Diversity

#ORSummer, Business, Diversity, Environmental Justice, Gear Whore Confessions, Outdoor Retailer, Summer / 15.08.2011

I spent more than a week trying to get Chris Keyes to return my calls. So when the senior editor at Outside Magazine reached out to shake my hand during the breakfast meeting of the Conservation Alliance I was naturally thrilled. It’s at these events during the Outdoor Retailer Summer Market when the distance between professional relationships shrinks and contact can be made face to face. But the depth and strength of any relationship should never be taken for granted. And as I discovered it’s usually best to truly connect with a person before you try to game an exchange of business cards into something more than the meeting of two people.
Book Review, Diversity, Environmental Justice, Sierra Club / 11.08.2011

From Emancipation Day through the first decade of the 20th century, Gloryland spans the arch of freedom. In his premiere novel veteran National Park Service ranger Shelton Johnson chronicles the path of an African-American man born mere hours after the abolition of slavery at the end of the Civil War. Narrated by lead character Elijah Yancy the story unfolds in the years that follow to track his life’s course to become empowered by the liberty to be found in service to his country and communion with nature. Fleeing the...

#ORSummer, Diversity, Environmental Justice, National Parks, Outdoor Retailer, Podcast, Special Events, Summer, Yosemite / 10.08.2011

For those of us who spend a great deal of time outdoors it’s hard to believe that there are many of those who don’t. Especially when it comes to our national parks there is an entire segment of the United States population, natural born citizens who seldom if ever visit. This is particularly true among people of color. African-Americans, Hispanics and other ethnic minorities spend far less time in nature than their white counterparts. And in a shifting demographic where minorities will soon become the majority there’s rising concern throughout the conservation movement that one day in the not so distant future most U.S. citizens will have no personal relationship with or affinity for the natural world. This concern is expressed most eloquently by National Park Ranger Shelton Johnson. The only permanent African-American ranger at Yosemite National Park his mission is to share with audiences, black and white, lessons of stewardship that illustrate the bond with nature that is every U.S. citizen’s birth rite. An interpretive ranger that tells the story of the Buffalo Soldiers, African-American cavalrymen who projected Yosemite at the turn of last century, Johnson puts into context the importance of wilderness not merely as a point of national pride but an intrinsic value of what it mean to be human.
Adventure Activism, Adventure Media Review, Diversity, Environmental Justice, Film preview, National Parks, PBS / 18.05.2011

Travel is an event of transformation. In 1961 a long bus ride from Washington D.C. to New Orleans changed the world forever. But the PBS American Experience documentary “The Freedom Riders” will likely do little to alter your perspective of a journey upon the open road. Instead I hope that it will open your awareness to the fear and vulnerability a conspicuous minority will face even today while traveling and exposed to the hostility of an entitled majority.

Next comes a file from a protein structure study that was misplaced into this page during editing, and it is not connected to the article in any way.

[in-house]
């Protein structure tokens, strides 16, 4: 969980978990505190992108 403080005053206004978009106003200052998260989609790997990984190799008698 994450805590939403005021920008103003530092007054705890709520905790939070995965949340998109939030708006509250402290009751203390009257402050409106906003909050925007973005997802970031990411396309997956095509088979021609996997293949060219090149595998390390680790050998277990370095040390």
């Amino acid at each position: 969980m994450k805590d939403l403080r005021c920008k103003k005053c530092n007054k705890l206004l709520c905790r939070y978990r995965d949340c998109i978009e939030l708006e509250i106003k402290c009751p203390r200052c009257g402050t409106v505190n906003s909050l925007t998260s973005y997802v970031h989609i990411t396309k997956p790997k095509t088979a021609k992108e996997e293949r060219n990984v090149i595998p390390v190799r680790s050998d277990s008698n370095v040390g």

Art, Diversity, Environmental Justice, Film Festival, Mountain Film, Music, Podcast / 15.04.2011

Now that spring is in the air it’s time to start thinking about that next great road trip. In the coming weeks I’ll pack up the Jetta and head out on a tour of the adventure media and film festivals. Looking for stories that celebrate the active lifestyle and environmental conservation I’ll be reporting from the 5Points Festival in Carbondale Colorado and then the Mountainfilm Festival in Telluride. But as I’m making my plans I can’t help but think about how much our nation has changed over the past half century. Last year at Mountain Film I met a man who helped me put the freedom of road travel into a different perspective. Earnest “Rip” Patton is from Nashville, Tennessee. He’s considered an historian and a civil rights activist of the last 50s and early 60s.  Fifty years ago Rip was among first wave of student activists who road on buses into the Southern United States in the spring of 1961. Called the Freedom Rides the plan was to organize demonstrations in protest of racial segregation.
Diversity, Environmental Justice, National Parks / 10.03.2011

  Protecting the environment for future generations is great idea. In fact it’s a notion so simple that you might wonder why it took a White House committee 10 months, 52 public listening sessions and a 116-page document to express what any lover of nature knows by heart. Unveiled in February by President Obama, America’s Great Outdoors report offers a comprehensive list of recommendations to preserve wilderness and recreation areas throughout the United States for decades if not centuries to come. It’s a thorough series of proposals that provide logical solutions that aim to engage more citizens in outdoor activities. But this plan, ironically devised by the most racially diverse administration in our nation’s history, seems to neglect an excellent opportunity to make the great outdoors more relevant to the fastest growing segment of the U.S. population: people of color.